Processes that are the result of constant physical and genetic manipulation, which have emerged from man’s dream of overcoming his own human condition. The finiteness of being, its dependence on the earthly datum, aging, diseases and anything else are a constant obstacle for the one who aspires to the divine state. The post human is the paradoxical need of man to feel as little human as possible, to want to change his condition considered insufficient with respect to a probable higher ideal. In this sense Orlan transfers his “studio” – both as a workplace and as a research objective – to the operating room of a plastic surgeon, undergoing continuous operations to correct his appearance, not with the aim of achieving an ideal state of beauty, but with the simple intent of expressing the very meaning of the mutant process.

It is precisely on the dynamics of the “mutant” that the artists of the nineties shift their attention because, exalted by the new possibilities of digital technology, their imagination shifts from the android to the hybrid being. Science has given a considerable boost and while Jurassic Park (1992) hypothesises that dinosaurs would be reborn through cloning, at the Roslin Institute, near Edinburgh, some researchers take the path that four years later would lead them to the “production” of Dolly, a simple sheep, not born, but generated in the laboratory. The first living cloned being, the zero degree of a new civilization. Died in 2007 Dolly is visible today at the Royal Museum of Scotland, embalmed like a hunting trophy and fixed in her pose like a classical deity. Her familiar appearance contrasts with the exceptionality of the event that determined her birth, and there is no fear in looking at her, there are no terrible scenes of (failed) experiments, where human beings undergo aberrant mutation processes; there is no thought of the tragic outcome of the tele-transhipment that condemned Professor Seth Brundle to transform himself into a fly. Dolly is the reassuring emblem of an inevitable tomorrow, constantly poised between the will of preservation and the risk of experimentation, where ethics inevitably clashes with genetics.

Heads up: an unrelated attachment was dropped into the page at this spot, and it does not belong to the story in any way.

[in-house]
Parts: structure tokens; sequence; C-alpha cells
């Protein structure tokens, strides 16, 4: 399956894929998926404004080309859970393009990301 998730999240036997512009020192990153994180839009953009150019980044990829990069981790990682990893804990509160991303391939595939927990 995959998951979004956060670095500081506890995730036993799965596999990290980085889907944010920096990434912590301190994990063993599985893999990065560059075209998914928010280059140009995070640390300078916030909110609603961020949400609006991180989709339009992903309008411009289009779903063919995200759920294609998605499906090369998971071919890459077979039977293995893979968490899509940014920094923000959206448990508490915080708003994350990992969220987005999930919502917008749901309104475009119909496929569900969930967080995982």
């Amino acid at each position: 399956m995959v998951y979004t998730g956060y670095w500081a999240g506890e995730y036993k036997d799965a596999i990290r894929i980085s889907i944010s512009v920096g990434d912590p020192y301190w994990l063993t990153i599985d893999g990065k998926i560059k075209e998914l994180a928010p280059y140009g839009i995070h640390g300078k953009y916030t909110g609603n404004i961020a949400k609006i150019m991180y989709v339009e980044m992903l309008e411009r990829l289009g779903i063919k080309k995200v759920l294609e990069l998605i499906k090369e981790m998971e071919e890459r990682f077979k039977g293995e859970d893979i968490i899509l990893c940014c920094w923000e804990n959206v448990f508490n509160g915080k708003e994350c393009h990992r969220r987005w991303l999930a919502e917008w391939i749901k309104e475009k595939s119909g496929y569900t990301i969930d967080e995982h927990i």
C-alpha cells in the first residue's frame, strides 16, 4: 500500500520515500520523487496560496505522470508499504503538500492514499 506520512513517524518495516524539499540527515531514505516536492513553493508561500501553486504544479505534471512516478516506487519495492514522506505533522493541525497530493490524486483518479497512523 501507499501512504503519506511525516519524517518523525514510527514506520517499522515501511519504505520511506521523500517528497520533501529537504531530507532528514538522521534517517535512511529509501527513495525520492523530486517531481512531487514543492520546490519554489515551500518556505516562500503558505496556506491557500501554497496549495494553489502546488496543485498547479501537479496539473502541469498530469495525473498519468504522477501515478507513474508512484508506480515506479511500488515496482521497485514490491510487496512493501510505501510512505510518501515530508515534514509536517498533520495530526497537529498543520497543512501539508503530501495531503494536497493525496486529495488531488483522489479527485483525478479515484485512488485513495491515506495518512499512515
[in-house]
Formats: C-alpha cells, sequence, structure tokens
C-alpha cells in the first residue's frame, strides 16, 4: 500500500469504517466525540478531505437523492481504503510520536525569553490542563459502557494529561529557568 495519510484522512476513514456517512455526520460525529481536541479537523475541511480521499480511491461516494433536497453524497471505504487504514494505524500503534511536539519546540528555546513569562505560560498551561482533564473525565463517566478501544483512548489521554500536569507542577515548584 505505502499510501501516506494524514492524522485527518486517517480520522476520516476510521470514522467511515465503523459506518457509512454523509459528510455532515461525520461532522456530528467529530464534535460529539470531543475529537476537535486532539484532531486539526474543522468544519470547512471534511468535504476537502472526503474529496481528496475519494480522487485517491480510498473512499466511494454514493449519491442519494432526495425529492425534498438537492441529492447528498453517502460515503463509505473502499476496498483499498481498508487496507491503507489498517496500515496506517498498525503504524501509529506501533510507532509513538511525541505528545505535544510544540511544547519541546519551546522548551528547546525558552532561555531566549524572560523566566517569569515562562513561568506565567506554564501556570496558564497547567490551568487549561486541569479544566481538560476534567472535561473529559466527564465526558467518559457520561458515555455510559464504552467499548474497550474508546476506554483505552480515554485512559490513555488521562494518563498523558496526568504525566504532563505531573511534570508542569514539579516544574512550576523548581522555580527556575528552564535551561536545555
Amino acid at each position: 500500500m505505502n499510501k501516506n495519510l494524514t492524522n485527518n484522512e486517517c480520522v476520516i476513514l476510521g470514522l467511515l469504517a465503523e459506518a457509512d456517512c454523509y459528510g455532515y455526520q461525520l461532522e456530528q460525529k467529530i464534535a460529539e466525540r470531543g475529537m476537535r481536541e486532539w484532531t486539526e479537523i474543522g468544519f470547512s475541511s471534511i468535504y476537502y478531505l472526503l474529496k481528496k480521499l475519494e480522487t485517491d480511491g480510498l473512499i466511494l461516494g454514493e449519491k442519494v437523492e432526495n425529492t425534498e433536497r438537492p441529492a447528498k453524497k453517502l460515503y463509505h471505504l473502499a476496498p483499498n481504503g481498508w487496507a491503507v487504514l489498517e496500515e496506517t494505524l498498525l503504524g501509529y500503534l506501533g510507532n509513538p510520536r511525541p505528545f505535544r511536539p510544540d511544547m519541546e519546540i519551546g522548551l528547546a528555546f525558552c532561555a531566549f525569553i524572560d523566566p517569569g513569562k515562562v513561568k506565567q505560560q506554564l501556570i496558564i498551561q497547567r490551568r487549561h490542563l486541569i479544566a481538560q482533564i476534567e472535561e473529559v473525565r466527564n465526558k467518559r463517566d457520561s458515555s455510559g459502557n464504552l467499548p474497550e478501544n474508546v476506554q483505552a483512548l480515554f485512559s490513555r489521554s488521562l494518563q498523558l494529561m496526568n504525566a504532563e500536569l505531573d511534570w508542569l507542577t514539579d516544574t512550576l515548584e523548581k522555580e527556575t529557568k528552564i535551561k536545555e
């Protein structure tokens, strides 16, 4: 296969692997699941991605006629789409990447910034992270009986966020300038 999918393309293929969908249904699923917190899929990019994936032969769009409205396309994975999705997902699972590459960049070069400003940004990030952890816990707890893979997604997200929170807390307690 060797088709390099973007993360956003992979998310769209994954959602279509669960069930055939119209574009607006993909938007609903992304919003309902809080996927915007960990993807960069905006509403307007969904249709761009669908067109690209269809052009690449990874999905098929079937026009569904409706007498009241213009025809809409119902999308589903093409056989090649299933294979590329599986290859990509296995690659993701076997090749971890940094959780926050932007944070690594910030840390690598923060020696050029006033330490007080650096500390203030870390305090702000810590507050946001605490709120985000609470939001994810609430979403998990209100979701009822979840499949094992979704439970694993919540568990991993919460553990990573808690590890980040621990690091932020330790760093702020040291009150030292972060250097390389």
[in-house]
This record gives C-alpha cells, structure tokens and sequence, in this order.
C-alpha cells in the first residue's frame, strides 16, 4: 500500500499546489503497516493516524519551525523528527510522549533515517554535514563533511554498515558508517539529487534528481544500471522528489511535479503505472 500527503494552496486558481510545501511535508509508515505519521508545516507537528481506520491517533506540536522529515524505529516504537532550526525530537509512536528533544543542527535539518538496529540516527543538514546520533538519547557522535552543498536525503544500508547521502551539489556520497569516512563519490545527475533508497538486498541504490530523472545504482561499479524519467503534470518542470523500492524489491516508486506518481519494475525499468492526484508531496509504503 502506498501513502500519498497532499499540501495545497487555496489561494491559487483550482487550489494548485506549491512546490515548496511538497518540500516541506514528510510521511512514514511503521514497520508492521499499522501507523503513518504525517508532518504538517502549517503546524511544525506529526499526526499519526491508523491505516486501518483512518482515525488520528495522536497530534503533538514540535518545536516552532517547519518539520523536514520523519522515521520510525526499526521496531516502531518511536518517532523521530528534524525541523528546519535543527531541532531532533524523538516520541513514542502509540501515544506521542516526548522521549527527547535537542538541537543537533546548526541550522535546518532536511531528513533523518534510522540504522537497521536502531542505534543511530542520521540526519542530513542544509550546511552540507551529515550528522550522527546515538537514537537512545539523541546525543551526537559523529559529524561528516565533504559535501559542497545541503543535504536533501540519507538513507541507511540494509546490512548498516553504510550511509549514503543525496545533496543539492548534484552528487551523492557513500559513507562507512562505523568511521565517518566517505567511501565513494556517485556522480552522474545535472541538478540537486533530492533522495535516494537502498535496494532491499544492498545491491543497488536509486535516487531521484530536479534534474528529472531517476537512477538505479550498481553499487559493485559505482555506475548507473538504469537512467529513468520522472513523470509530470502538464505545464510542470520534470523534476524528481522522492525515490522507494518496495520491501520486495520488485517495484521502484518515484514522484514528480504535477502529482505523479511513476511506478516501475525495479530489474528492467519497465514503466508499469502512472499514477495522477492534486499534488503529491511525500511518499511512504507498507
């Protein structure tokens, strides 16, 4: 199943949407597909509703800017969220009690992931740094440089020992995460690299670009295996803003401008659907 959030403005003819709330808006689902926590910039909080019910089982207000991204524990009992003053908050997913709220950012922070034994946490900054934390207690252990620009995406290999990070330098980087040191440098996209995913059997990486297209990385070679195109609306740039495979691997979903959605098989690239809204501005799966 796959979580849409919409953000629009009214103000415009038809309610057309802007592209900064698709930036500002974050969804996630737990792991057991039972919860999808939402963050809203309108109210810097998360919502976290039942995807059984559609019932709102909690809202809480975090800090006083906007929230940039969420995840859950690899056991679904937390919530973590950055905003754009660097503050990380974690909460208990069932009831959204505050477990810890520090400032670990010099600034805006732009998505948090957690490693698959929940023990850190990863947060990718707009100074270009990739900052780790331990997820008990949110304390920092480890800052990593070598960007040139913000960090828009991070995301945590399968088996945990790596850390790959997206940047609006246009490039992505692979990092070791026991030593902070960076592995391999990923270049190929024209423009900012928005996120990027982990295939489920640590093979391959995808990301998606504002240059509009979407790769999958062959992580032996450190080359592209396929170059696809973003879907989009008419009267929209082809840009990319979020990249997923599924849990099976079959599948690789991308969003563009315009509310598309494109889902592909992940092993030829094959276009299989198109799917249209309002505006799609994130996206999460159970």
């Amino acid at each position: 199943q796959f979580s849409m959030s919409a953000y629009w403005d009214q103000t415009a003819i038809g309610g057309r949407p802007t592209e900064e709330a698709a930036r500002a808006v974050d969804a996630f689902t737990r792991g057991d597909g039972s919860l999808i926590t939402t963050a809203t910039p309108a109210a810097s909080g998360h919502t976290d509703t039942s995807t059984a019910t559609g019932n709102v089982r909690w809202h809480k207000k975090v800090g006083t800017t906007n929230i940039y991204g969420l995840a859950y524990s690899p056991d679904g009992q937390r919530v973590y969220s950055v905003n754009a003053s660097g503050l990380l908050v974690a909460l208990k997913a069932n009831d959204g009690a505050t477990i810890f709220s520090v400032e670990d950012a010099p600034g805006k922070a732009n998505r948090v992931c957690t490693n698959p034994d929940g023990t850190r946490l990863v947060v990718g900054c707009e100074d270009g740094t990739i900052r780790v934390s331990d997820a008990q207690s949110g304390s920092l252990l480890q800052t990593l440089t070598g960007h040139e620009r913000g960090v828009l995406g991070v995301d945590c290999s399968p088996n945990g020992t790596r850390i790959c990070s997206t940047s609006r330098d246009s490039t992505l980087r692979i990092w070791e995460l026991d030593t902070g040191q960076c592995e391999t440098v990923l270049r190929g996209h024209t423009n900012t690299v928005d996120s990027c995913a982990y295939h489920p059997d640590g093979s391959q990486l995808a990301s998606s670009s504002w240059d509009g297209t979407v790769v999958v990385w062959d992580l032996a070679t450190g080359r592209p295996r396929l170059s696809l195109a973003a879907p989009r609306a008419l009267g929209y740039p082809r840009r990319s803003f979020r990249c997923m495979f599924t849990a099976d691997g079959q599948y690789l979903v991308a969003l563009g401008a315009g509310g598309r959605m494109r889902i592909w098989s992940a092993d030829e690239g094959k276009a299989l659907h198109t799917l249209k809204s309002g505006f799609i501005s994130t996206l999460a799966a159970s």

However, one cannot claim immortality without circumventing the limits imposed by nature. Post-human is an unexplored territory, the dawn of a new era populated by ambiguous, gruesome and sweet beings, who live gently with man, sharing spaces and customs. Dolly had died a few months ago when at the 2003 Venice Biennale Patricia Piccinini enchanted the world with We Are Family, a delicate reconstruction of a hypothetical family of mutant beings, where even the furnishings were deformed to better adapt to the needs of the new species.

Giulia Corradetti’s “artificial natures” show an artist totally immersed in this new reality, aware of the possibilities offered by the digital techniques with which she works. The future is a harbinger of beauty, one cannot remain indifferent to her works and the fascination of an unreal dimension that constantly brings us back to everyday life. Metaphors are wasted: in Artificial Love two fish mate no longer thanks to the usual sexual organs, but to a power socket; the Artificial Plants have an on/off button on the jar containing them, because to live they need to be “on”. The post nature of Corradetti is peaceful, delicate and refined, full of feminine sensitivity and aesthetic grace. Flowers, vegetables, invertebrates alternate with technological elements on white, aseptic and perfectly polished backgrounds, just like the futuristic scientific laboratories, where nothing is left to chance and everything is perfectly sterilized. But white, finally, is also a symbol of purity, the light from which the new, neonatal condition, the dawn, we were saying, of a new civilization in a new millennium.

Andrea Baffoni